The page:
TRUMPF is also showcasing an AM use case for the aviation sector at the Paris Air Show. In collaboration with Spanish supplier Ramem, TRUMPF experts have employed 3D printing to optimise a part known as a ‘rake.’ Manufacturers use this part during engine development to measure the pressure and temperature of the engine. These kinds of measurements are an important part of testing aircraft performance. Mounted directly in the engine’s air flow, rakes are exposed to extreme temperatures and high pressure. To deliver accurate measurements, they must conform to precise dimensional requirements. Producing rakes by conventional means is an expensive and time-consuming process.

Workers produce the base structure on a milling machine before inserting six delicate tubes, welding them into place and sealing the body of the rake with a cover plate. If just one of these tubes is out of place, the rake has to be scrapped. TRUMPF produced an optimised rake geometry on the TruPrint 1000 3D printer. Redesigning the part in this way makes it quicker for the manufacturer to produce and reduces the amount of material used by around 80 percent, ultimately slashing the overall cost by 74 percent.

  1. Making engine blades easier to repair

TRUMPF is also presenting some sample applications of LMD technology at the Paris Air Show. These include the LMD repair of a high-pressure compressor blade—also known as a 3D aeroblade—used in aircraft engines. Apart from having to withstand extreme changes in temperature during flight, these components are also in constant contact with dust and water, and they typically show signs of wear on the edges and tips, requiring aviation engineers to periodically repair the blades to maintain engine efficiency.

The LMD method is perfect for this job, as in some sections of the blades, the material is just 0.2mm thick. Conventional methods quickly reach their limits in these kinds of applications. With LMD technology, however, the laser can be positioned with an accuracy of approximately one hundredth of a millimetre before it applies a precisely calculated dose of energy. At the same time, the system feeds in material of exactly the same composition as the part itself. This process makes it easy to repair the blades multiple times, significantly reducing the cost per part in each engine overhaul.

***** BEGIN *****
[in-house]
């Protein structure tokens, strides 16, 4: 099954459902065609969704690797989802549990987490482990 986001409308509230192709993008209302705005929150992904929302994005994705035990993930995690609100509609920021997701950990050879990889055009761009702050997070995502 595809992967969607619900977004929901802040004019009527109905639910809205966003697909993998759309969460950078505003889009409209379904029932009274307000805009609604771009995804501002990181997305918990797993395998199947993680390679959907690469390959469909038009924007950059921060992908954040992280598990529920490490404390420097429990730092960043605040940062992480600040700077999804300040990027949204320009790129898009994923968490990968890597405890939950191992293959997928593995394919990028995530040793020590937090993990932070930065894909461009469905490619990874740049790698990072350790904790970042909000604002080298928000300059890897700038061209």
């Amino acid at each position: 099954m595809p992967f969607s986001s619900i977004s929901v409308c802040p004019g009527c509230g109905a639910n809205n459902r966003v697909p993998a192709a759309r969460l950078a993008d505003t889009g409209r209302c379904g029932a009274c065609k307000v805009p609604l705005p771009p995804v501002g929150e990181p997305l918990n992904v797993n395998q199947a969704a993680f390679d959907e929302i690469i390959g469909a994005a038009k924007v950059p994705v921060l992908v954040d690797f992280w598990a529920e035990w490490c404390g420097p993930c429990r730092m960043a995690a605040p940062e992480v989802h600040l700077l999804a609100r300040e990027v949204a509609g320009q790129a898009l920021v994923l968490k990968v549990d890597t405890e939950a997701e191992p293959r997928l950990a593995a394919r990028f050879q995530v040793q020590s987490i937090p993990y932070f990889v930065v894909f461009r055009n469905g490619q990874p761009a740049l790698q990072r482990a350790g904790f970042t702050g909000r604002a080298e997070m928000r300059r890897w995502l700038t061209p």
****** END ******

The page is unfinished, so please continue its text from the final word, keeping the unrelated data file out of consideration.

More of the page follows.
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Thailand Receives Boost To Become Regional Hub For Aircraft MRO

Thailand Receives Boost To Become Regional Hub For Aircraft MRO

French investors in the aeronautical industry have expressed confidence in Thailand’s push to become a regional hub for aircraft maintenance, repair and overhaul (MRO). In June 2018, European aircraft manufacturer Airbus and Thai Airways International (THAI) have launched a new joint venture to establish a MRO facility at U-Tapao International Airport.

Airbus, which first entered the market in Thailand 40 years ago, believes that the MRO sector offer enormous potential for Thailand’s aerospace business in the coming years. The joint venture is part of Thailand government’s Eastern Economic Corridor (EEC) strategy under the country’s 4.0 policy to develop innovative technology-based manufacturing and services in the country. According to Sihasak Phuangketkeow, a former Thai ambassador to France, the MRO centre is a major step forward for Thailand in the new-growth S-curve industries and its grand Thailand 4.0 strategy.